JOLIET, Ill. — Drew Peterson, the former officer serving time for killing his third wife asked a judge to silence his former attorney Joel Brodsky and a judge granted the motion Thursday.
The gag order is the latest in a series of fast-moving developments after Brodsky told WGN Investigates he was considering finally revealing what happened to both of Peterson’s wives.
The judge said never in his 40 years in law has he seen an attorney threaten to betray his client’s trust in such a bold way.
“This may be the most vile crime in the U.S. but [defendants] still have a right to speak in confidence with their attorney,” Will County Judge Ed Burmila said in court.
Brodsky interrupted the hearing several times to make his arguments but the judge shut him down saying he could file motions later.
At one point, Burmila threatened to have Brodsky removed from the courtroom if he continued to interject.
“This almost goes directly to the claim there was ineffective counsel [at Peterson’s murder trial],” Burmila said.
The judge granted the gag order Thursday, but within five minutes, Brodsky appeared to violate it by walking out and speaking to WGN Investigates and another reporter. Brodsky said the question of whether he’ll reveal what happened to Peterson’s former wives is not “if” but “how.” He said: “That’s going to happen.”
Brodsky said he considers the judge’s gag order a violation of his First Amendment rights and argues that since Peterson is accusing him of ineffective counsel, Brodsky now has the right to defend himself by breaking attorney-client privilege. The judge seemed to agree, but said the case is not yet at that stage.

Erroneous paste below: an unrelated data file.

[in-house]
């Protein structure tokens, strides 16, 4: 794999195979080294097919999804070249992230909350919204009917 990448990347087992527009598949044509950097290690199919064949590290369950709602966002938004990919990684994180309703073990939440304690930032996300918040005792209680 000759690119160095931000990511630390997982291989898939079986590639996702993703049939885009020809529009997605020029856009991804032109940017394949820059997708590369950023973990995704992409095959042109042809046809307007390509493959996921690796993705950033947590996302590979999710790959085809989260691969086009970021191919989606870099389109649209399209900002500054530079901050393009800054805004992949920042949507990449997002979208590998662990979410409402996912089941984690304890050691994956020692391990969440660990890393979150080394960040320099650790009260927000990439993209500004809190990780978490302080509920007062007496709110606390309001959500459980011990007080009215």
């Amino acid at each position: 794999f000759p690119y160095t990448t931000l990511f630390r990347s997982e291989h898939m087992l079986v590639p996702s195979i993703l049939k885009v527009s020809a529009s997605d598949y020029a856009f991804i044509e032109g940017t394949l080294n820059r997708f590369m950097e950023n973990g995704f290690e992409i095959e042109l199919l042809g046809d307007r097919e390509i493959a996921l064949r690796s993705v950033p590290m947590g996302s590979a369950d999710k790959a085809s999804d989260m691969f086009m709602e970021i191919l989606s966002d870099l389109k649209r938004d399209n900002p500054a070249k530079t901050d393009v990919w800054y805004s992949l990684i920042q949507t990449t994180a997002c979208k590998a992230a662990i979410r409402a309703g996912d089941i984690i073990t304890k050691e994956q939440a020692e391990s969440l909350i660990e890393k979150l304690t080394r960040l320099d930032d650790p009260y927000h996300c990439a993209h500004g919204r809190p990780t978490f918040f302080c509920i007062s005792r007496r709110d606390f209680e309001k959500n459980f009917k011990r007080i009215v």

“If Mr. Peterson were to testify that may absolve Mr. Brodsky of any obligation he has to keep those conversations privileged,” Burmila said.
Brodsky represented Peterson in the murder trial of his third wife Kathleen Savio. The case was reopened after Peterson’s fourth wife, Stacy, disappeared in 2007. She’s never been found and police suspect she was also murdered by Peterson.
Peterson recently filed a rather routine motion seeking to have his conviction thrown out, arguing Brodsky provided ineffective counsel, which lit Brodsky’s fuse.
Brodsky had his law license suspended for unrelated conduct two years ago and now may have nothing left to lose.
On Tuesday, WGN Investigates broadcast an interview with him in which he said the case weighed on his conscience and he was considering finally revealing what he claims Peterson told him happened to both of his wives.
That interview prompted Thursday’s emergency hearing.
Peterson’s public defender argued anything that is revealed could jeopardize Peterson’s bid for a new trial.
The judge agreed, saying, “Any reasonable person would almost view it as a threat to Mr. Peterson and I can’t let that happen.”